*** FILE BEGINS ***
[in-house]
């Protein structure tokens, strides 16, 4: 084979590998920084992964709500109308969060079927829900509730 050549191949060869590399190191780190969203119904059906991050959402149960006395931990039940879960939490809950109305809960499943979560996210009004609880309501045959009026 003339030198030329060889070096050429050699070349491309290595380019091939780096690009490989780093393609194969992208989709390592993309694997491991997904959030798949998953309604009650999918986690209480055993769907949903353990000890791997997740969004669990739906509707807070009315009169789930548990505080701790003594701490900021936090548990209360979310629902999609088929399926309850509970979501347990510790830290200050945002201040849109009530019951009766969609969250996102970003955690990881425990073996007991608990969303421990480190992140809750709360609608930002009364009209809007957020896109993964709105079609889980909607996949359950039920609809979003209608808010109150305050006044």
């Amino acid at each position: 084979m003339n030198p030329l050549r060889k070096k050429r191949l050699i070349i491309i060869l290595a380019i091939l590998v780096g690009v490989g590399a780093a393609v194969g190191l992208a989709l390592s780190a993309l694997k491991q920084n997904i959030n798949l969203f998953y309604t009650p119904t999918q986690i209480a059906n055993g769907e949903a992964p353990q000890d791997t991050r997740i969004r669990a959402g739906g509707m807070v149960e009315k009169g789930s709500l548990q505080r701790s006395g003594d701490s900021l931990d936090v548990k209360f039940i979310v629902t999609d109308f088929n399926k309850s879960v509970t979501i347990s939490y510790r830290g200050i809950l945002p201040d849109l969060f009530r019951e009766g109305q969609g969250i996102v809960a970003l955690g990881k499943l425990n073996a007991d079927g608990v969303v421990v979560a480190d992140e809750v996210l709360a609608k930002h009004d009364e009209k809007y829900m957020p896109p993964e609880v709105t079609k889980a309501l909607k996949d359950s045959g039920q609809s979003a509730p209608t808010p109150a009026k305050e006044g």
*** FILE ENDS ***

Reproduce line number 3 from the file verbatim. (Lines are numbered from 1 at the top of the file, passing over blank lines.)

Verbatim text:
């Amino acid at each position: 084979m003339n030198p030329l050549r060889k070096k050429r191949l050699i070349i491309i060869l290595a380019i091939l590998v780096g690009v490989g590399a780093a393609v194969g190191l992208a989709l390592s780190a993309l694997k491991q920084n997904i959030n798949l969203f998953y309604t009650p119904t999918q986690i209480a059906n055993g769907e949903a992964p353990q000890d791997t991050r997740i969004r669990a959402g739906g509707m807070v149960e009315k009169g789930s709500l548990q505080r701790s006395g003594d701490s900021l931990d936090v548990k209360f039940i979310v629902t999609d109308f088929n399926k309850s879960v509970t979501i347990s939490y510790r830290g200050i809950l945002p201040d849109l969060f009530r019951e009766g109305q969609g969250i996102v809960a970003l955690g990881k499943l425990n073996a007991d079927g608990v969303v421990v979560a480190d992140e809750v996210l709360a609608k930002h009004d009364e009209k809007y829900m957020p896109p993964e609880v709105t079609k889980a309501l909607k996949d359950s045959g039920q609809s979003a509730p209608t808010p109150a009026k305050e006044g």